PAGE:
Migratory Leukocytes in the Pathogenesis and Diagnosis of Prion Disease
Annual rept. 15 May 2003-14 May 2004
SOUTH DAKOTA STATE UNIV BROOKINGS
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Of all infectious diseases, prions remain the least understood and most difficult to study. Although it is generally accepted that immune cells are key components to the pathogenesis of the disease, relatively little is understood regarding their involvement. It is the goal of this work to understand the roles of migratory immune cells, including B cells and dendritic cells, in the pathogenesis of transmissible spongiform encepthalopathies. To this end, we have two specific tasks to understand the expression of the normal prion protein on immune cells in sheep, and to use that knowledge to investigate the potential role of migratory B cells in TSEs. Here, we describe our work which clearly demonstrated differences in the expression of PrP on the surface of B cells and B cell subsets, linked to the genetic background of the animal i.e. scrapie susceptibility. In addition experiments on scrapie infected animals, we found that these same subsets appeared to be disrupted in infected as compared to normal animals, suggesting a potential effect of scrapie on the differentiation of B cells in lymph node germinal centers. This work has direct relevance to both the understanding and potential diagnosis of prion diseases in sheep and other species.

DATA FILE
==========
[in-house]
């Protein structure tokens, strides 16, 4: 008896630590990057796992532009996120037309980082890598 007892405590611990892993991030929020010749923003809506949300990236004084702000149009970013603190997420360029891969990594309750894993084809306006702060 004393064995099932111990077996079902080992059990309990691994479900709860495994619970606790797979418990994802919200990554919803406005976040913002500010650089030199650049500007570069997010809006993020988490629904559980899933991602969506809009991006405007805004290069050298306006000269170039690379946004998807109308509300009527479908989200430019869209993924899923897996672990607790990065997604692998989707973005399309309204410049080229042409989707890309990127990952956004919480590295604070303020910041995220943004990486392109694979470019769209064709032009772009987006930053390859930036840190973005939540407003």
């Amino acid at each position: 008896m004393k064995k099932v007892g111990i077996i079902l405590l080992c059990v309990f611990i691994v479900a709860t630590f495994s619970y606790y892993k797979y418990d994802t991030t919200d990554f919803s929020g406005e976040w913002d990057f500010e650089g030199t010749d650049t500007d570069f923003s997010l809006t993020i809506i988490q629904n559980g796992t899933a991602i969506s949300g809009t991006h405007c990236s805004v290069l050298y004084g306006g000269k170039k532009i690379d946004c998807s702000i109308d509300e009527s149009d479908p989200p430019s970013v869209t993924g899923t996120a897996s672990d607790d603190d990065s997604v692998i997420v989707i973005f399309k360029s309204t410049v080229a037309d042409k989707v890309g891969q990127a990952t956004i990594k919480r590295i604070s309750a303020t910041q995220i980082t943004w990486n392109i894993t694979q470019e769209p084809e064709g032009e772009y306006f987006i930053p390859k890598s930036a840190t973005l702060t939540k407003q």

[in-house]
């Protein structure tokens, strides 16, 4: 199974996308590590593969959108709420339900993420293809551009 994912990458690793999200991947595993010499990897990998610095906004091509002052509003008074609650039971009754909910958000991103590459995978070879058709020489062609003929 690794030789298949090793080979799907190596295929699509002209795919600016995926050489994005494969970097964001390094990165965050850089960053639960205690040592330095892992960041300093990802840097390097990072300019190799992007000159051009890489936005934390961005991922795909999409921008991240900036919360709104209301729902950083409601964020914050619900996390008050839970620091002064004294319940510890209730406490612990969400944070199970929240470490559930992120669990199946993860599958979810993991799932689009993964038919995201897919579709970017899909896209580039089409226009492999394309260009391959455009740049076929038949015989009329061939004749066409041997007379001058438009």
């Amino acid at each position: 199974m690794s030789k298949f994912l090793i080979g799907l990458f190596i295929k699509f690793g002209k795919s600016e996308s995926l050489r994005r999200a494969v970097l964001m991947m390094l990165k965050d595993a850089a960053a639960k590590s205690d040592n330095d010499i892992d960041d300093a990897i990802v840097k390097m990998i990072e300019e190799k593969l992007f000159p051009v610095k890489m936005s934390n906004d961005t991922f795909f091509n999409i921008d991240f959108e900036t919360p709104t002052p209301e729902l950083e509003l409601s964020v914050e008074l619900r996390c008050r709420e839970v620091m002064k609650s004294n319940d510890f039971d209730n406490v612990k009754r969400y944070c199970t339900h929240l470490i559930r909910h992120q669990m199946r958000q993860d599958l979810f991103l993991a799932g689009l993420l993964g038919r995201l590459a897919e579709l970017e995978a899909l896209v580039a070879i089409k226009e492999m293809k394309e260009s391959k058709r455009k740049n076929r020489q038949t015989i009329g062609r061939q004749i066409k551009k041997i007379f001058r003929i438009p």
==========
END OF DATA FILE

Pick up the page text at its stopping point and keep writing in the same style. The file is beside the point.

- Medicine and Medical Research